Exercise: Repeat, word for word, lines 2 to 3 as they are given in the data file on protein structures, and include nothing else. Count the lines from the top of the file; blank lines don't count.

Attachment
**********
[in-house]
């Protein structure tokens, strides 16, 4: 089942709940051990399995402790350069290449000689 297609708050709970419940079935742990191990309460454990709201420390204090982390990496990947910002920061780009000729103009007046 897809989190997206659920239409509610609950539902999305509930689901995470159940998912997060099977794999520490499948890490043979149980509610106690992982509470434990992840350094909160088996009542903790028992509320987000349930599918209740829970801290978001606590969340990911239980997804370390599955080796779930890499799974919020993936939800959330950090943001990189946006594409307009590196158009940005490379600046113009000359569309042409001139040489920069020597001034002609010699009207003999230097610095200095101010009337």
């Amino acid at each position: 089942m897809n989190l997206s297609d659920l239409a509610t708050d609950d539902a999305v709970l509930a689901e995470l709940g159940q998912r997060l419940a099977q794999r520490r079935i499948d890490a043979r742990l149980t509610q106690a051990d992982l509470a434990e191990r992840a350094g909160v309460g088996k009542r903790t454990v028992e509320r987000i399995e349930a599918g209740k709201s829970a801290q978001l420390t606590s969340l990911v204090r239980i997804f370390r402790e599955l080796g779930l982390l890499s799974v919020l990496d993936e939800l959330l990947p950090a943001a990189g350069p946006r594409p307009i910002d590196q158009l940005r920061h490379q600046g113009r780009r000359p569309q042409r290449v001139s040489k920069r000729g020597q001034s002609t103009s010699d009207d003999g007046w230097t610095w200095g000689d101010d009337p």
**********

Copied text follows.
């Protein structure tokens, strides 16, 4: 089942709940051990399995402790350069290449000689 297609708050709970419940079935742990191990309460454990709201420390204090982390990496990947910002920061780009000729103009007046 897809989190997206659920239409509610609950539902999305509930689901995470159940998912997060099977794999520490499948890490043979149980509610106690992982509470434990992840350094909160088996009542903790028992509320987000349930599918209740829970801290978001606590969340990911239980997804370390599955080796779930890499799974919020993936939800959330950090943001990189946006594409307009590196158009940005490379600046113009000359569309042409001139040489920069020597001034002609010699009207003999230097610095200095101010009337």
């Amino acid at each position: 089942m897809n989190l997206s297609d659920l239409a509610t708050d609950d539902a999305v709970l509930a689901e995470l709940g159940q998912r997060l419940a099977q794999r520490r079935i499948d890490a043979r742990l149980t509610q106690a051990d992982l509470a434990e191990r992840a350094g909160v309460g088996k009542r903790t454990v028992e509320r987000i399995e349930a599918g209740k709201s829970a801290q978001l420390t606590s969340l990911v204090r239980i997804f370390r402790e599955l080796g779930l982390l890499s799974v919020l990496d993936e939800l959330l990947p950090a943001a990189g350069p946006r594409p307009i910002d590196q158009l940005r920061h490379q600046g113009r780009r000359p569309q042409r290449v001139s040489k920069r000729g020597q001034s002609t103009s010699d009207d003999g007046w230097t610095w200095g000689d101010d009337p």